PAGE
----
Skip to content
Brian Marick edited this page Mar 20, 2016 · 73 revisions

Real-life setup and configuration

Paths and checkers

Internally, the library works with canonical type descriptions. A canonical type description is just a map with paths as keys and vectors of functions (checkers) as values.

Each path is used to descend into a whole value to discover a set of leaf values that are checked by the checkers.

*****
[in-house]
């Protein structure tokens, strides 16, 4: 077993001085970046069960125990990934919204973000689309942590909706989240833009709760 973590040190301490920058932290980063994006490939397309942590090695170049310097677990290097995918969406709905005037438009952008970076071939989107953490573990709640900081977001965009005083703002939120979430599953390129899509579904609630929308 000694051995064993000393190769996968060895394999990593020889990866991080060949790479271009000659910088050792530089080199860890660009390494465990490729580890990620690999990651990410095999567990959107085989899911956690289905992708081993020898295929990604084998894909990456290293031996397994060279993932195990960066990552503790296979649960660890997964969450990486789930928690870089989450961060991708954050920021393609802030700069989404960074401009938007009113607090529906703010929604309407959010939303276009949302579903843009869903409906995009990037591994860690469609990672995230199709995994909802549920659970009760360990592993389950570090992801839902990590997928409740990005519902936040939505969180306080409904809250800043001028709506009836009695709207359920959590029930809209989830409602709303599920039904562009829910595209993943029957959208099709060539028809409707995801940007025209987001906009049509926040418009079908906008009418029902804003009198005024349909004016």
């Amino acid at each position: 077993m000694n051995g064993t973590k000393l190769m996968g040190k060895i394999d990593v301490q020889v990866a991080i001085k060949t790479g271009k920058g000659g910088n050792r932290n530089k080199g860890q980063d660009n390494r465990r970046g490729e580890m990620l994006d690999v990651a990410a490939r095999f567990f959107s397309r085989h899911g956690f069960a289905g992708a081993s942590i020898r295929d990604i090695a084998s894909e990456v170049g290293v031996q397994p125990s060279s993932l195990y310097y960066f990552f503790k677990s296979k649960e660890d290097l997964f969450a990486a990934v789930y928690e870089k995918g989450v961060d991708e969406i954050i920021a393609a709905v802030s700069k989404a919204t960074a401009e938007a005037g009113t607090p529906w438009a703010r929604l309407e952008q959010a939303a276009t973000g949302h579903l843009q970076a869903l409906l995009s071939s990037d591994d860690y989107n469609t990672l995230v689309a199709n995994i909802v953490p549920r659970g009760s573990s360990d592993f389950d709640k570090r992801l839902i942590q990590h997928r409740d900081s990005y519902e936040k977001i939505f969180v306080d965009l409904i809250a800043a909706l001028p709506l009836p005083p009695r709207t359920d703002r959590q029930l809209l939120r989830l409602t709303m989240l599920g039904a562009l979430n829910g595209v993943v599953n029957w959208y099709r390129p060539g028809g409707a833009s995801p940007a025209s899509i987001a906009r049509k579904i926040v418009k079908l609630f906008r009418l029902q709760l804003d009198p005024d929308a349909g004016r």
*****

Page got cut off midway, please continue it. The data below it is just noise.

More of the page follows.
Descending into structures

The happy case is when the path matches the whole value's structure. What happens, though, when the next path element is :a and the next bit of the structure isn't associative? Or if the next bit is a map but it doesn't have an :a key?

Shorthand for condensed type descriptions

Although you can, and often do, use canonical type descriptions, you'll often instead compose them out of a sequence of condensed type descriptions, such as this:

(type! :X record? {:a even?} (requires :a :b))

Some esoteric topics



You can’t perform that action at this time.